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PLoS One. 2013 Dec 20;8(12):e83489. doi: 10.1371/journal.pone.0083489. eCollection 2013.

An efficient immunization strategy for community networks.

Author information

1
Web Sciences Center, University of Electronic Science and Technology of China, Chengdu, People's Republic of China ; Department of Physics, The Chinese University of Hong Kong, Shatin, Hong Kong, People's Republic of China.
2
Web Sciences Center, University of Electronic Science and Technology of China, Chengdu, People's Republic of China ; Department of Physics, The Chinese University of Hong Kong, Shatin, Hong Kong, People's Republic of China ; Department of Mathematics, Kyungpook National University, Daegu, South Korea.
3
Department of Physics, The Chinese University of Hong Kong, Shatin, Hong Kong, People's Republic of China.
4
School of Mathematical Science, Anhui University, Hefei, People's Republic of China.
5
Department of Mathematics, Kyungpook National University, Daegu, South Korea.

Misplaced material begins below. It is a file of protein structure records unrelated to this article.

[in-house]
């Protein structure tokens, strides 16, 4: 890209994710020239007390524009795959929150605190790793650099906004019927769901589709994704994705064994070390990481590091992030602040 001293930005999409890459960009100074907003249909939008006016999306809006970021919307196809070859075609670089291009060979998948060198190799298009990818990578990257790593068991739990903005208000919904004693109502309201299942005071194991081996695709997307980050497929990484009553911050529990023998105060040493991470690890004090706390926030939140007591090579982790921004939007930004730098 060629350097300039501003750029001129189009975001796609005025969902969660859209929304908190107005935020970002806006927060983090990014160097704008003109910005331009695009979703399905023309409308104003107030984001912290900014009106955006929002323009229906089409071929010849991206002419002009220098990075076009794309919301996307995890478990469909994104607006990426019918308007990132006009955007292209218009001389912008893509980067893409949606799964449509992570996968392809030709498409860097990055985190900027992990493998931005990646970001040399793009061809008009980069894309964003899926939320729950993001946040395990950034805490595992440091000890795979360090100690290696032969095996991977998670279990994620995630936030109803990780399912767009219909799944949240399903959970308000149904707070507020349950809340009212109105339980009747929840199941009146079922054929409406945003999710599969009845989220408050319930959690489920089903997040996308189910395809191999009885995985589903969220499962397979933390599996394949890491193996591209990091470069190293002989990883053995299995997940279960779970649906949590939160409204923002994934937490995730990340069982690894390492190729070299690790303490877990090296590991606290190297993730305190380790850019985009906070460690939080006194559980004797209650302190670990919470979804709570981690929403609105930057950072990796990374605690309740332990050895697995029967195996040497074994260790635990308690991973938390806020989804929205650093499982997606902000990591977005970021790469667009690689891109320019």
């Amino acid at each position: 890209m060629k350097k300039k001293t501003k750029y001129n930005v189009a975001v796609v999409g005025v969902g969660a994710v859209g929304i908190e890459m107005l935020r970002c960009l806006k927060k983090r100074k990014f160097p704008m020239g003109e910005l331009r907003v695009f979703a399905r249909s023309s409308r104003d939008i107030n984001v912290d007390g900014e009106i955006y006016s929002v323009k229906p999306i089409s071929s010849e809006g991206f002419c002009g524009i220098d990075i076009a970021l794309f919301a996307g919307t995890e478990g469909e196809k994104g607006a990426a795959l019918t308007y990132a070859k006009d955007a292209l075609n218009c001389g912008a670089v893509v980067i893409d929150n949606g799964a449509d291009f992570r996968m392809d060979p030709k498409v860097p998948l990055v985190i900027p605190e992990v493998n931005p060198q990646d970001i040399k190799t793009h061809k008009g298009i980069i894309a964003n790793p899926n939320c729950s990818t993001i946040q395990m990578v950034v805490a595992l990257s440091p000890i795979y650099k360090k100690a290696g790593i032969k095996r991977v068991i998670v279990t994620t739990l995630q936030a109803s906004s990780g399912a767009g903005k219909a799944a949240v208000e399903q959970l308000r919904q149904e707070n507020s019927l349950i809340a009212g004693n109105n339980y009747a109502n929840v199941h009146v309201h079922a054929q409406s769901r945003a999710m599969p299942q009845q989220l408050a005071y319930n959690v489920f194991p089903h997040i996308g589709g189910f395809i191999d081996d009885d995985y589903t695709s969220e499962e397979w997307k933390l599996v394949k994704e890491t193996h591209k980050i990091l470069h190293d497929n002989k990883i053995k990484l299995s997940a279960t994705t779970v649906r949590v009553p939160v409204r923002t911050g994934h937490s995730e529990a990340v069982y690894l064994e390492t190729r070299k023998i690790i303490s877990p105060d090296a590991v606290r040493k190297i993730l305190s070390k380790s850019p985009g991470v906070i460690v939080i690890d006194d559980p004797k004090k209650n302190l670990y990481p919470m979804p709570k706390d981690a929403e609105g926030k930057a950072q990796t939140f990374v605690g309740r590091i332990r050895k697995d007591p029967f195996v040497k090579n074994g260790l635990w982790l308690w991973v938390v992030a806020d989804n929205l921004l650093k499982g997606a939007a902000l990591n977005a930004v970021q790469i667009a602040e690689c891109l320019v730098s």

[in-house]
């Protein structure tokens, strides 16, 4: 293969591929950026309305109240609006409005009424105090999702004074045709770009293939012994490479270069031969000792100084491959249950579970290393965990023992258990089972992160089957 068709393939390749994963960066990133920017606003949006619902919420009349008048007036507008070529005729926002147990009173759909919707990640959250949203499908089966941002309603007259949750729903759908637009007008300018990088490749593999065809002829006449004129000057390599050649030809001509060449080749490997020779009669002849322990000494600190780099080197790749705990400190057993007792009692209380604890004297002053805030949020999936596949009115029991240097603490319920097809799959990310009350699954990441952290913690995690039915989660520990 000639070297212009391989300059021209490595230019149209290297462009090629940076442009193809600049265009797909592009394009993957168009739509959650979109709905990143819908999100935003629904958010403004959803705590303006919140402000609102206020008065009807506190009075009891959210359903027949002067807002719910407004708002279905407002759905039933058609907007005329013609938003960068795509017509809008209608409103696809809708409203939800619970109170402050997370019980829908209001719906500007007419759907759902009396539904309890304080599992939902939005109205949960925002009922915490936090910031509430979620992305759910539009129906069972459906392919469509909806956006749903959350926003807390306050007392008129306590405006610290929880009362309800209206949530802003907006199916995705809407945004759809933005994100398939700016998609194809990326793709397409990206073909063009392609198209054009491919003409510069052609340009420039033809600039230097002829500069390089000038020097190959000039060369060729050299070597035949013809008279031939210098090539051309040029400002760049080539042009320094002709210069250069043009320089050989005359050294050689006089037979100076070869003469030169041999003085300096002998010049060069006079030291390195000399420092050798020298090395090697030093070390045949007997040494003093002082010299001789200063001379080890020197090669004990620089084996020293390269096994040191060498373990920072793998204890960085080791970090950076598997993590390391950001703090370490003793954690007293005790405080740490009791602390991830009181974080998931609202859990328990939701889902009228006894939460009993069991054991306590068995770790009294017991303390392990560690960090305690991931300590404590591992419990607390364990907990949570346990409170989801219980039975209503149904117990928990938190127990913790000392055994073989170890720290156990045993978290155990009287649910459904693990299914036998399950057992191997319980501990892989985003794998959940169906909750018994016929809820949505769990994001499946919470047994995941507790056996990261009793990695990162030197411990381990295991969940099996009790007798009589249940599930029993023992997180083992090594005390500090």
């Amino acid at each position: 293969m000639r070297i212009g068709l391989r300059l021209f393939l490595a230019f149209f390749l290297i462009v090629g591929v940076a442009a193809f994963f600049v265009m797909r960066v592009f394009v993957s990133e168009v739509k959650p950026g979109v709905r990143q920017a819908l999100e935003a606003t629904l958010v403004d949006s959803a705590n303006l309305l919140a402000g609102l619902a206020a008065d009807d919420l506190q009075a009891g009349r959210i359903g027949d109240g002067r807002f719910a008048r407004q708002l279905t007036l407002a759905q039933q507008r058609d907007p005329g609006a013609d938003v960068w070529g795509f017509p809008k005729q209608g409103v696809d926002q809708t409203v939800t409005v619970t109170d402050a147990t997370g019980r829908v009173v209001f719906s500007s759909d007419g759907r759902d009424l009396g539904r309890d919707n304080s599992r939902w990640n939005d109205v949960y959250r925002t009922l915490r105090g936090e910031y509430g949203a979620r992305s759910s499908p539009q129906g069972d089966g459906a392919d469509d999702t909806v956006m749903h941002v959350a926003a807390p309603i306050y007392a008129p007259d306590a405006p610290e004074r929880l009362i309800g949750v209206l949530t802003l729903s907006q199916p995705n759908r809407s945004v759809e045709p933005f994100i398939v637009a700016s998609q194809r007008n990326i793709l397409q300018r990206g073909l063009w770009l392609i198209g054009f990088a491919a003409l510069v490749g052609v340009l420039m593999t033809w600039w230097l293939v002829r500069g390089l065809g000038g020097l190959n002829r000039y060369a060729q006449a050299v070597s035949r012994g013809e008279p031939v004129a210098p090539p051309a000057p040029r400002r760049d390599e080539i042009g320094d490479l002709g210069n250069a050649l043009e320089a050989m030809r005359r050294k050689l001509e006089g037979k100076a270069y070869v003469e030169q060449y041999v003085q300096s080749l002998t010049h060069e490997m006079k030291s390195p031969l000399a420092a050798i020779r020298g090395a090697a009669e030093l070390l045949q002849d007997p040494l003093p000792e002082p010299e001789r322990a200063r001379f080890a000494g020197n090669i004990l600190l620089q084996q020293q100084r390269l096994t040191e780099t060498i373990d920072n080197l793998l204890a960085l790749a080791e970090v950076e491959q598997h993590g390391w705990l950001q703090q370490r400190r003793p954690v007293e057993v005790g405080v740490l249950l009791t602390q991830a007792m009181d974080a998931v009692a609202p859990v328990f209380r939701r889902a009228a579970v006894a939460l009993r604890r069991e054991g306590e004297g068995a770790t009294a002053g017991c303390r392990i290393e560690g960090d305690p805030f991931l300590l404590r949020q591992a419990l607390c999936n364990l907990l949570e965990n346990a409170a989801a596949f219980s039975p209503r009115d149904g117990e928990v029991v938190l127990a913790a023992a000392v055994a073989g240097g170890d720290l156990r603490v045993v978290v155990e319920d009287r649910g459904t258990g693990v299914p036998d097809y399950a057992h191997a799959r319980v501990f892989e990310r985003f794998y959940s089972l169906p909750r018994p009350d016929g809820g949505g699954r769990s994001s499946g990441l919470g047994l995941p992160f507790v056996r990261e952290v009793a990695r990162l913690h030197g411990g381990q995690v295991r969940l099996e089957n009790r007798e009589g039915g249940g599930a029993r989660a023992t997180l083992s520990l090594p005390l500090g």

6
Department of Mathematics, Kyungpook National University, Daegu, South Korea ; School of Electrical, Computer and Energy Engineering, Arizona State University, Tempe, Arizona, United States of Ameica.

Abstract

An efficient algorithm that can properly identify the targets to immunize or quarantine for preventing an epidemic in a population without knowing the global structural information is of obvious importance. Typically, a population is characterized by its community structure and the heterogeneity in the weak ties among nodes bridging over communities. We propose and study an effective algorithm that searches for bridge hubs, which are bridge nodes with a larger number of weak ties, as immunizing targets based on the idea of referencing to an expanding friendship circle as a self-avoiding walk proceeds. Applying the algorithm to simulated networks and empirical networks constructed from social network data of five US universities, we show that the algorithm is more effective than other existing local algorithms for a given immunization coverage, with a reduced final epidemic ratio, lower peak prevalence and fewer nodes that need to be visited before identifying the target nodes. The effectiveness stems from the breaking up of community networks by successful searches on target nodes with more weak ties. The effectiveness remains robust even when errors exist in the structure of the networks.

PMID:
24376708
PMCID:
PMC3869806
DOI:
10.1371/journal.pone.0083489
[Indexed for MEDLINE]
Free PMC Article
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